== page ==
GWF Nutrition Blog
As dogs age they inevitably slow down and their needs and habits may change. Whether your dog is a Labrador or a Dachshund, there are some things you can do to keep your older dog happy and healthy and enjoying their twilight years as much as possible.
As the winter nights creep in, and the weather turns colder, it’s important to think about the changes in conditions and how they can affect your horse’s health. At this time of year you may be stabling during the night and even parts of the day – which means less room for your horse to move around as well as reduced or no ad-lib grazing.
Whether you are an experienced alpaca farmer or you are looking at welcoming a pet alpaca to your family, the key to feeding your alpaca well is fairly simple – essentially an alpaca’s diet should include mostly grazing, with additional forage where needed and a small amount of concentrated feeds or minerals. And of course, easy access to clean, fresh drinking water. The basic rule of thumb is that although they have a similar digestive system to sheep (Ruminants) they are often classed as ‘pseudo-ruminants’, and so they actually need a diet akin to that of the horse (Hindgut Fermenters).
Cats are considered officially senior once they reach around 10 years of age and while they still need just as much care and attention their needs will be different to that of a younger cat. Here are some useful pointers on caring for your cat in its golden years…
Arthritis in dogs is surprisingly common, with as many as one in five dogs reportedly suffering from the condition. And although arthritis is one of the most common ailments seen in middle-aged and older dogs, it can also affect younger animals too. Arthritis can be painful and debilitating and if left untreated it can significantly affect your pet's quality of life.
Diarrhea in dogs is a very common complaint and is one of those unfortunate things that most dogs (and their owners) will have had to deal with at some point. Many cases tend to clear up by themselves, but other dogs can become seriously ill very quickly and may need hospital treatment to recover. The severity often depends on the age and general health of the dog. Diarrhea (or diarrhoea) in dogs can be acute (sudden) in a usually healthy dog, or chronic (long term) weight loss.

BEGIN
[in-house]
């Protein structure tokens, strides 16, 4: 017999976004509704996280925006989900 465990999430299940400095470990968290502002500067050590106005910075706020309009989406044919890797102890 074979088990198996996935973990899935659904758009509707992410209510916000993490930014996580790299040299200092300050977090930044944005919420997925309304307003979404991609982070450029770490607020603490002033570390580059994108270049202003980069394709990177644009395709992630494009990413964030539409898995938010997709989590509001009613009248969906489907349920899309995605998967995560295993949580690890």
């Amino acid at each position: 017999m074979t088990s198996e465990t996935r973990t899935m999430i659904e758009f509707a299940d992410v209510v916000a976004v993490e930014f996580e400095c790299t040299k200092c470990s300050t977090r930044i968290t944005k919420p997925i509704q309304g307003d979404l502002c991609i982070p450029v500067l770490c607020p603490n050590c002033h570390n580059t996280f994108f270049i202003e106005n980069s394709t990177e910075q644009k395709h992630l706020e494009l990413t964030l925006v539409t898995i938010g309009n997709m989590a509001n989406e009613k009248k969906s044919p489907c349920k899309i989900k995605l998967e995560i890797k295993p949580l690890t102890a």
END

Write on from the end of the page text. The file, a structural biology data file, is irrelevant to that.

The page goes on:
With laminitis reportedly affecting 1 in 10 horses in Britain these days, it’s important to make sure you understand what can cause the condition and recognise the signs. Laminitis in horses occurs when the laminae starts to break down, causing the pedal bone to pull away from the horse’s hoof. The laminae is a soft tissue structure that holds the horse’s pedal bone to the hoof. It has a high blood supply and a very high nerve content.
If your dog has stiff joints, you’ve probably come across glucosamine for dogs in one way or another. Joint supplements are amongst the most widely used nutritional supplements today, and most of these are built primarily around glucosamine and chondroitin. Your vet may even recommend trying a supplement with glucosamine for dogs to support your pet's joints before considering medical treatments.
Joint problems and stiffness are common in dogs and can range from minor discomfort from stiff joints to severe pain and arthritis. Problems in your dog's joints can be so serious that they hinder exercising or even walking short distances and prevent your pet from leading a full life. With the most severe painful joint pain even getting up or standing can become difficult for your dog. Hips and elbows are amongst the most commonly affected areas thanks to conditions like hip and elbow dysplasia.
Nutritional supplements are becoming more widely used both by us and our pets, and they can be a good way to support your cat’s or your dog’s overall health. Joint supplements like Joint Aid for Dogs are amongst the most sought after, with many pet owners finding that glucosamine for dogs can be a beneficial addition to the daily diet.